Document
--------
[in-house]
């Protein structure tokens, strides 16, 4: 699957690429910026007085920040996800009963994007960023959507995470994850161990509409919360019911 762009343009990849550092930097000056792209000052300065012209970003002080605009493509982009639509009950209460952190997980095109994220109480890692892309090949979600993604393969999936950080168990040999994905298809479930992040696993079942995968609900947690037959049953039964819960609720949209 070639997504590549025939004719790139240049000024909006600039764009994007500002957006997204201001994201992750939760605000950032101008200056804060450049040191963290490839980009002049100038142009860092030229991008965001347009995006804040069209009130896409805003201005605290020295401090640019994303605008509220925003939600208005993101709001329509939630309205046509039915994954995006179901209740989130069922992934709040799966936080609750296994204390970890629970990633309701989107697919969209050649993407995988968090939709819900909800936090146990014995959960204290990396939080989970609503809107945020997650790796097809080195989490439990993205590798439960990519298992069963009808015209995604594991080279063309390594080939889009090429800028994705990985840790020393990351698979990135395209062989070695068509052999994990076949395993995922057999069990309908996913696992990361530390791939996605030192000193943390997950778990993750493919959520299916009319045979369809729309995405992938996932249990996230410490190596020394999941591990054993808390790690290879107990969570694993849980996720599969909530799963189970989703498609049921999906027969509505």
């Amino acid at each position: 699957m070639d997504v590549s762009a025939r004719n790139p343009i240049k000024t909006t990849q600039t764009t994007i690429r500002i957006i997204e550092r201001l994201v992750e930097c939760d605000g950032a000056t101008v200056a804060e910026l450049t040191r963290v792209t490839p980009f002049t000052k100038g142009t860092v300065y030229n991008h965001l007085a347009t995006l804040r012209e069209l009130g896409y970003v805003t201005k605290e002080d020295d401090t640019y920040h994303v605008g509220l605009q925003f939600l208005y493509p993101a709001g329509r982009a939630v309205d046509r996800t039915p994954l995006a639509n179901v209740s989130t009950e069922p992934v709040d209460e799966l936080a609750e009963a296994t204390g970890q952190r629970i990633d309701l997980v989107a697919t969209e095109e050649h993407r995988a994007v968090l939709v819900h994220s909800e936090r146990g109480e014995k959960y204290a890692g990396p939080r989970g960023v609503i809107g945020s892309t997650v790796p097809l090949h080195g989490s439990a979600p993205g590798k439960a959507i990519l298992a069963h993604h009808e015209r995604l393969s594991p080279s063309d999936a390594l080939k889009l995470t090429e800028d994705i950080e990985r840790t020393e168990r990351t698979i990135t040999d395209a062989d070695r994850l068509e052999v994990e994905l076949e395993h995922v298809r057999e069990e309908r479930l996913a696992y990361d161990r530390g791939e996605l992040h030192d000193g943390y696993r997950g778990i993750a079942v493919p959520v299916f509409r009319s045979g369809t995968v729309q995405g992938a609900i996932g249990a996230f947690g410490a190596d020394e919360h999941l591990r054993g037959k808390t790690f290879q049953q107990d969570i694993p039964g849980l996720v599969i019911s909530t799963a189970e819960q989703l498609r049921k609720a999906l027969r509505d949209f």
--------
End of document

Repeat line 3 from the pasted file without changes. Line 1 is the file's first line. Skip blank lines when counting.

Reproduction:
């Amino acid at each position: 699957m070639d997504v590549s762009a025939r004719n790139p343009i240049k000024t909006t990849q600039t764009t994007i690429r500002i957006i997204e550092r201001l994201v992750e930097c939760d605000g950032a000056t101008v200056a804060e910026l450049t040191r963290v792209t490839p980009f002049t000052k100038g142009t860092v300065y030229n991008h965001l007085a347009t995006l804040r012209e069209l009130g896409y970003v805003t201005k605290e002080d020295d401090t640019y920040h994303v605008g509220l605009q925003f939600l208005y493509p993101a709001g329509r982009a939630v309205d046509r996800t039915p994954l995006a639509n179901v209740s989130t009950e069922p992934v709040d209460e799966l936080a609750e009963a296994t204390g970890q952190r629970i990633d309701l997980v989107a697919t969209e095109e050649h993407r995988a994007v968090l939709v819900h994220s909800e936090r146990g109480e014995k959960y204290a890692g990396p939080r989970g960023v609503i809107g945020s892309t997650v790796p097809l090949h080195g989490s439990a979600p993205g590798k439960a959507i990519l298992a069963h993604h009808e015209r995604l393969s594991p080279s063309d999936a390594l080939k889009l995470t090429e800028d994705i950080e990985r840790t020393e168990r990351t698979i990135t040999d395209a062989d070695r994850l068509e052999v994990e994905l076949e395993h995922v298809r057999e069990e309908r479930l996913a696992y990361d161990r530390g791939e996605l992040h030192d000193g943390y696993r997950g778990i993750a079942v493919p959520v299916f509409r009319s045979g369809t995968v729309q995405g992938a609900i996932g249990a996230f947690g410490a190596d020394e919360h999941l591990r054993g037959k808390t790690f290879q049953q107990d969570i694993p039964g849980l996720v599969i019911s909530t799963a189970e819960q989703l498609r049921k609720a999906l027969r509505d949209f």